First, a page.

Athletic Bilbao’s movement v Sporting

April 26, 2012

The starting line-ups

Athletic Bilbao are through to the Europa League final after a 3-1 second leg victory over Sporting Lisbon at the San Mames.

As is typical of Marcelo Bielsa sides, Athletic dominated possession and spent much of the time in the opposition third of the pitch, but didn’t convert their goalscoring opportunities well enough. On the balance of play, it was crazy that they needed to wait until a couple of minutes before full-time for the crucial goal, scored by Fernando Llorente – they should have had the game wrapped up at an earlier stage. In fairness, they went cautious after half-time as they were in an identical position to Real Madrid the night before – having lost the first leg 2-1, they were 2-1 up. The tie was even on both goals and away goals. If Athletic had scored a goal it would have been worth one – if they’d conceded one, it would have effectively been worth one and a half. Were it not for that, they probably would have attacked with more intent.

That said, credit should go to Sporting coach Ricardo Sa Pinto for a clever change at half-time – he took off Mati Fernandez, his number ten, and brought on Daniel Carrico as an additional central midfielder. That meant Andre Martins moving forward to the top of the triangle, though the midfield was now more compact and less vulnerable to Athletic’s movement.

That movement was the key feature of the game, and was as good as it’s been for Athletic all season. ZM has written on Athletic in general terms before (see here, here and here), so instead, this is a look at eight different types of movement they do very well within their system, to get players into space.

Movement 1

Without the ball, Sporting used Mati Fernandez and Ricky van Wolfswinkel together on the halfway line, stopping the Athletic players coming forward with the ball. There was a particular effort to stop Javi Martinez moving forward, since he is particularly good at playing the first pass forward into the attackers, and there was one moment in the first half when Martinez got caught in possession when trying to dribble the ball forward, leaving Athletic exposed to a quick attack.

Therefore, Ander Iturraspe simply dropped into the defence, turning Athletic into a back three, allowing the two centre-backs to spread, and then both Martinez and Fernando Amorebieta could move forward and hit long diagonals towards Llorente.

Movement 2

The second movement also involved Iturraspe, who was the game’s key player positionally – dropping deep to create supremacy and then charging forward into the attack to play key passes. In that respect, he did something similar to Toni Kroos at the Bernabeu, albeit in a deeper role. His job was also similar to the way Alex Song plays at Arsenal.

Sa Pinto told his two holding midfielders, Stijn Schaars and Martins, to stick very deep to Ander Herrera and Iker Muniain, practically man-marking them. This was a problem when Herrera and Muniain dropped into deeper or wider positions – the midfield became opened up for Iturraspe to storm through. With Fernandez and van Wolfswinkel watching the centre-backs, he went forward untracked.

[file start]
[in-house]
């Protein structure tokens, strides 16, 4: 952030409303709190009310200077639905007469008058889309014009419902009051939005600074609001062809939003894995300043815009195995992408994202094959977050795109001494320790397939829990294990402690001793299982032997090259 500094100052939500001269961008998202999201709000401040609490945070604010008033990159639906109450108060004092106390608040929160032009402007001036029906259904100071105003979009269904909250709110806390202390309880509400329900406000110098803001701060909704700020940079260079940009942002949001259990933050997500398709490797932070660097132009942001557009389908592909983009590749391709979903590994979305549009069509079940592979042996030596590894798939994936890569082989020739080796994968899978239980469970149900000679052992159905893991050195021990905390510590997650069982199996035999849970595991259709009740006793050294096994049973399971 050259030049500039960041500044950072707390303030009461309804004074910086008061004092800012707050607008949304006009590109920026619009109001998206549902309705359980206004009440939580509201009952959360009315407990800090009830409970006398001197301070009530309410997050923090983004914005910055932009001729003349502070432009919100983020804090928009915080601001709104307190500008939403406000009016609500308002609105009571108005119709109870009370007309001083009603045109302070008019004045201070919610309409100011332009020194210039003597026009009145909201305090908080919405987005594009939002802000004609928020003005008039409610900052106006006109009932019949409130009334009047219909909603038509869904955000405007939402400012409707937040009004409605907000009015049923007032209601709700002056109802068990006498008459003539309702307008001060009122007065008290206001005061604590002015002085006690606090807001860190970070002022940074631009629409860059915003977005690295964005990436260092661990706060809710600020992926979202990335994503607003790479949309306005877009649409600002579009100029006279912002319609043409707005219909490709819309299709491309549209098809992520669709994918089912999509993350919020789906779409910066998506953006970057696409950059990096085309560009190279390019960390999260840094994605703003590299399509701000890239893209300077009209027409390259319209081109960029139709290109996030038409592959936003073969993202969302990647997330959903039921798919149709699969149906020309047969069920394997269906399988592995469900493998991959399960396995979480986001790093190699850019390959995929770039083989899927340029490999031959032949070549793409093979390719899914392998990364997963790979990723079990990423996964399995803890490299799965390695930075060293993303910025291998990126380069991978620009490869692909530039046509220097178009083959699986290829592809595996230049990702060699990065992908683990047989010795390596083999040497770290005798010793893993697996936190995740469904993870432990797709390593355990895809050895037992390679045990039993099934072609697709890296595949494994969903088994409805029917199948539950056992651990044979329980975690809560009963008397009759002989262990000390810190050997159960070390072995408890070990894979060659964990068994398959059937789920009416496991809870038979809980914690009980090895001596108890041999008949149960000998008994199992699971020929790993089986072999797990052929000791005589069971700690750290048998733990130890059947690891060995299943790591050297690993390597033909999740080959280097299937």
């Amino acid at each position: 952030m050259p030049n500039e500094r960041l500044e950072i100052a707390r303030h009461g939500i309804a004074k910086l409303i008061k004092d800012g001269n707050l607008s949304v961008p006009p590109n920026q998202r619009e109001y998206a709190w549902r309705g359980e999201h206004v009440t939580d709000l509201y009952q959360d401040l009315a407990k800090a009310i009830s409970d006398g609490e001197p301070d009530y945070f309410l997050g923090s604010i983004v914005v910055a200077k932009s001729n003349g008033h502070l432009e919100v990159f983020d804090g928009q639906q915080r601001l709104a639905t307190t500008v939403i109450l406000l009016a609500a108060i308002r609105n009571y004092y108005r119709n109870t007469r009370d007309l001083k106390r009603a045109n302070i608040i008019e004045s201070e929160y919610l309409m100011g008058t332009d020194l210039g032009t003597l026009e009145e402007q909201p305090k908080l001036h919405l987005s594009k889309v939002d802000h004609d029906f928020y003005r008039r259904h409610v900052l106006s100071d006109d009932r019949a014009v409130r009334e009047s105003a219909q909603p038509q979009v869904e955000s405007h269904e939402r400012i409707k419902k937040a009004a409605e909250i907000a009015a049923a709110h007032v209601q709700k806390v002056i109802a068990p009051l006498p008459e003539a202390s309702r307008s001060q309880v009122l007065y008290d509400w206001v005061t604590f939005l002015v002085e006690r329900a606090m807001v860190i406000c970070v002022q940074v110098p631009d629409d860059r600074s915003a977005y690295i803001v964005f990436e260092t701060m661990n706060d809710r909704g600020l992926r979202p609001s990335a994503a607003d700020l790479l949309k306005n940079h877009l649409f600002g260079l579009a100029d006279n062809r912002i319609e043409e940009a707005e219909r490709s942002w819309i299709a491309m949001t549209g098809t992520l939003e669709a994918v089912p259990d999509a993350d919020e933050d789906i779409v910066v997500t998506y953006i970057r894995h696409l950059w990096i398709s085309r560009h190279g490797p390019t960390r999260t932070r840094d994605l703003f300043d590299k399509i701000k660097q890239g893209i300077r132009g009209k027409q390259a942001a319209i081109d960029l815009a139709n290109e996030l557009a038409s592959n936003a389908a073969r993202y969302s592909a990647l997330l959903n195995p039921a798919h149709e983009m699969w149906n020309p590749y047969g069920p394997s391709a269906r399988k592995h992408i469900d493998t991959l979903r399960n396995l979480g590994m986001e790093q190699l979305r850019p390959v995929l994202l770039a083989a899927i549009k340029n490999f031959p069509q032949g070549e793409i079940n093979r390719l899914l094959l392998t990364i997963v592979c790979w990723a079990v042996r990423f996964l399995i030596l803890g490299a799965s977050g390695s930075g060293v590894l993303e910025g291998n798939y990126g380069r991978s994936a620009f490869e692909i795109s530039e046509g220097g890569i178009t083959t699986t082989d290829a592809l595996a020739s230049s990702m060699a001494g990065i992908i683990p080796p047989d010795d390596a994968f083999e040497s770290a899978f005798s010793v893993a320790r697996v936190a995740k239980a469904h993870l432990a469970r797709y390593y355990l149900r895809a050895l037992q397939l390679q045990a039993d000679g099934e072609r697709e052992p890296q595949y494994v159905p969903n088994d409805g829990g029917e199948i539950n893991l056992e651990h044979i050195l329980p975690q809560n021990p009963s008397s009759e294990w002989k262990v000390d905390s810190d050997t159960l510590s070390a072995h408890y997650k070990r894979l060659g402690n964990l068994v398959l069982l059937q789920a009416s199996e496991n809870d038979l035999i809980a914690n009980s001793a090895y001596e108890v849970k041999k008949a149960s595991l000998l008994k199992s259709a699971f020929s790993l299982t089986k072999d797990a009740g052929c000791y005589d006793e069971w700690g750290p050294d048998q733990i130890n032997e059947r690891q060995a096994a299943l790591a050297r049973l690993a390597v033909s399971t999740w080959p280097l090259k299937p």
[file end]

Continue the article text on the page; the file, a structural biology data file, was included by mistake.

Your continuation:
Movement 3

This also involved Herrera and Muniain moving deep – but this time, it created space for Andoni Iraola and Jon Aurtenetxe to cut into, from the full-back positions. This was particularly the case for Iraola, who was up against Diego Capel, the less solid defensively of Sporting’s wingers – and he made this movement in the build-up to the second Athletic goal, scored by Ibai Gomez.

The diagonal run from full-backs was also common in Bielsa’s Chile side.

Movement 4

Another way to exploit the space in behind the holders – the movement in that zone was the most important part of the tactical battle. With Schaars and Martins moving up high, Athletic’s wide players could narrow and work the ‘red zone’ in front of the defence.

Movement 5

With Muniain deployed in the centre as a ‘central winger’, rather than out on the flanks, Athletic had more lateral movement from that position than if they’d used Munain on the wing and (the suspended) Oscar De Marcos as an attacking midfielder – he’s much more of a vertical player.

Therefore, Muniain (or Ibai or Susaeta, when they switched positions) could exploit the gaps between the Sporting centre-backs and full-backs, when the Athletic wingers moved wide and stretched the play. Then, Muniain would combine with one of the wingers and overload Sporting in wide zones, before crossing.

Movement 6

Essentially a combination of number five and number three – the Athletic wingers drag the Sporting full-backs wide, the full-backs cut in diagonally into that space.

Movement 7

This is where Llorente became involved – although he often drifted into the channels for long balls from the back, he also dropped deep. This was evident for that Ibai goal, when he moved towards the ball, picked it up, and slipped the ball into Ibai moving towards goal.

Movement 8

Equally, that situation could be replicated with Munain playing as a second striker, looking for knock-downs from Llorente, and to exploit the space created when Llorente pulled Anderson Polga out of the defence.

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